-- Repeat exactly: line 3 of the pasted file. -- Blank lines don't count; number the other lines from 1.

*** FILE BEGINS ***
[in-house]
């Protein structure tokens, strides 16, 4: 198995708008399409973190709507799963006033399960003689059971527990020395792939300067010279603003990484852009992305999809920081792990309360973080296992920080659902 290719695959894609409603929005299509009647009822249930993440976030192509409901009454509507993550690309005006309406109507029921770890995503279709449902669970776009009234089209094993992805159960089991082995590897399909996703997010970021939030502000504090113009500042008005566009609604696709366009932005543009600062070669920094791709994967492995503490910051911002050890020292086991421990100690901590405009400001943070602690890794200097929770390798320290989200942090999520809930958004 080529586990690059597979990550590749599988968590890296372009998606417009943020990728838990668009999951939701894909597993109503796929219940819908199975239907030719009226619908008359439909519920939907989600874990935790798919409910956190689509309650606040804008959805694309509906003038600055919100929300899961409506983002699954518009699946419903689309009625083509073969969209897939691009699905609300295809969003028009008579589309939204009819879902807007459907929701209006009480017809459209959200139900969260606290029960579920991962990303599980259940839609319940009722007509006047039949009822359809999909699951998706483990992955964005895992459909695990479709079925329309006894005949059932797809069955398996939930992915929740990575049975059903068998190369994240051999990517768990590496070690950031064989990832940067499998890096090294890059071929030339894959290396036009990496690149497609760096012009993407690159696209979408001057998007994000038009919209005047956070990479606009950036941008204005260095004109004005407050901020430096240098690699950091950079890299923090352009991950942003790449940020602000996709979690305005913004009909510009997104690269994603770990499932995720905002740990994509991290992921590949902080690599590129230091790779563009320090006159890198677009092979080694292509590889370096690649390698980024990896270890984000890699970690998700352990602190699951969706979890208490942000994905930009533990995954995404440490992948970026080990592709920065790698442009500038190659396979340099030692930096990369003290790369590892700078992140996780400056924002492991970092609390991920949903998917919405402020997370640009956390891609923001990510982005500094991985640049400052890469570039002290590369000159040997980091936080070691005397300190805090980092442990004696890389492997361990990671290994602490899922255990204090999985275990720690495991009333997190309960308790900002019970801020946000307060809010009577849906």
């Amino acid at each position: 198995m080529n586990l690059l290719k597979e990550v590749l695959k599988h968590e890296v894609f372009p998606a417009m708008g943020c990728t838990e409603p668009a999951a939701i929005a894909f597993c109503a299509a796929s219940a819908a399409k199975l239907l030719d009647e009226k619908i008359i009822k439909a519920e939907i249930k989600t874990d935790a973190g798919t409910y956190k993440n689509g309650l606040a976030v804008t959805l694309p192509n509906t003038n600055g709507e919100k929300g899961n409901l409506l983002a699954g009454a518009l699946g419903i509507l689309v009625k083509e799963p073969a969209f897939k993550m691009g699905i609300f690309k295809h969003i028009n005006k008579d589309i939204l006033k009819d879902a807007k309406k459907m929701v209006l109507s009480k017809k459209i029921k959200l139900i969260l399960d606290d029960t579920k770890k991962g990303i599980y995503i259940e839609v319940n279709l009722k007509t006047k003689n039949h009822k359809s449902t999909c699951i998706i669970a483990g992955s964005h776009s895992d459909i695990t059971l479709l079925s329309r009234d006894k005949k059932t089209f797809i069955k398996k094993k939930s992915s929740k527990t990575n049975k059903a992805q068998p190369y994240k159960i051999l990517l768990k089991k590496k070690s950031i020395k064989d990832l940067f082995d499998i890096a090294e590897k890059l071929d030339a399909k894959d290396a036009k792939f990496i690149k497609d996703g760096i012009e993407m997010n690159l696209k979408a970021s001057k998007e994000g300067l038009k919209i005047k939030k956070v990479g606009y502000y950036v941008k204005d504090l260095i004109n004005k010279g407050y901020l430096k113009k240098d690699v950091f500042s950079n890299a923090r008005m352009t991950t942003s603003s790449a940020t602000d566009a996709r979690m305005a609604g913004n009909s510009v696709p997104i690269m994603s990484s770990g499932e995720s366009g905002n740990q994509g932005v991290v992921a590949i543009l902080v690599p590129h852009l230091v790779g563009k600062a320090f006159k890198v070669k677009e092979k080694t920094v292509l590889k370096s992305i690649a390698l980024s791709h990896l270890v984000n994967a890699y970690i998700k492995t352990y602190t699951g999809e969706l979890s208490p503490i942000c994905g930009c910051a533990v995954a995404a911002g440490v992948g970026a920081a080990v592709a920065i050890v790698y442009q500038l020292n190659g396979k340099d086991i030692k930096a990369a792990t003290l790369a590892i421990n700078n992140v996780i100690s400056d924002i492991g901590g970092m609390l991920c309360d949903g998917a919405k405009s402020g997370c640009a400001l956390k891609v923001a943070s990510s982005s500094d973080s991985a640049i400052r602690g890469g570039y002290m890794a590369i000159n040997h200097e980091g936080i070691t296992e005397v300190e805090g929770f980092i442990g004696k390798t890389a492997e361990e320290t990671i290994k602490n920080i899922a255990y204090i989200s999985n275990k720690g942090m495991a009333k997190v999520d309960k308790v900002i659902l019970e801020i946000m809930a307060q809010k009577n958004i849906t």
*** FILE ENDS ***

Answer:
């Amino acid at each position: 198995m080529n586990l690059l290719k597979e990550v590749l695959k599988h968590e890296v894609f372009p998606a417009m708008g943020c990728t838990e409603p668009a999951a939701i929005a894909f597993c109503a299509a796929s219940a819908a399409k199975l239907l030719d009647e009226k619908i008359i009822k439909a519920e939907i249930k989600t874990d935790a973190g798919t409910y956190k993440n689509g309650l606040a976030v804008t959805l694309p192509n509906t003038n600055g709507e919100k929300g899961n409901l409506l983002a699954g009454a518009l699946g419903i509507l689309v009625k083509e799963p073969a969209f897939k993550m691009g699905i609300f690309k295809h969003i028009n005006k008579d589309i939204l006033k009819d879902a807007k309406k459907m929701v209006l109507s009480k017809k459209i029921k959200l139900i969260l399960d606290d029960t579920k770890k991962g990303i599980y995503i259940e839609v319940n279709l009722k007509t006047k003689n039949h009822k359809s449902t999909c699951i998706i669970a483990g992955s964005h776009s895992d459909i695990t059971l479709l079925s329309r009234d006894k005949k059932t089209f797809i069955k398996k094993k939930s992915s929740k527990t990575n049975k059903a992805q068998p190369y994240k159960i051999l990517l768990k089991k590496k070690s950031i020395k064989d990832l940067f082995d499998i890096a090294e590897k890059l071929d030339a399909k894959d290396a036009k792939f990496i690149k497609d996703g760096i012009e993407m997010n690159l696209k979408a970021s001057k998007e994000g300067l038009k919209i005047k939030k956070v990479g606009y502000y950036v941008k204005d504090l260095i004109n004005k010279g407050y901020l430096k113009k240098d690699v950091f500042s950079n890299a923090r008005m352009t991950t942003s603003s790449a940020t602000d566009a996709r979690m305005a609604g913004n009909s510009v696709p997104i690269m994603s990484s770990g499932e995720s366009g905002n740990q994509g932005v991290v992921a590949i543009l902080v690599p590129h852009l230091v790779g563009k600062a320090f006159k890198v070669k677009e092979k080694t920094v292509l590889k370096s992305i690649a390698l980024s791709h990896l270890v984000n994967a890699y970690i998700k492995t352990y602190t699951g999809e969706l979890s208490p503490i942000c994905g930009c910051a533990v995954a995404a911002g440490v992948g970026a920081a080990v592709a920065i050890v790698y442009q500038l020292n190659g396979k340099d086991i030692k930096a990369a792990t003290l790369a590892i421990n700078n992140v996780i100690s400056d924002i492991g901590g970092m609390l991920c309360d949903g998917a919405k405009s402020g997370c640009a400001l956390k891609v923001a943070s990510s982005s500094d973080s991985a640049i400052r602690g890469g570039y002290m890794a590369i000159n040997h200097e980091g936080i070691t296992e005397v300190e805090g929770f980092i442990g004696k390798t890389a492997e361990e320290t990671i290994k602490n920080i899922a255990y204090i989200s999985n275990k720690g942090m495991a009333k997190v999520d309960k308790v900002i659902l019970e801020i946000m809930a307060q809010k009577n958004i849906t």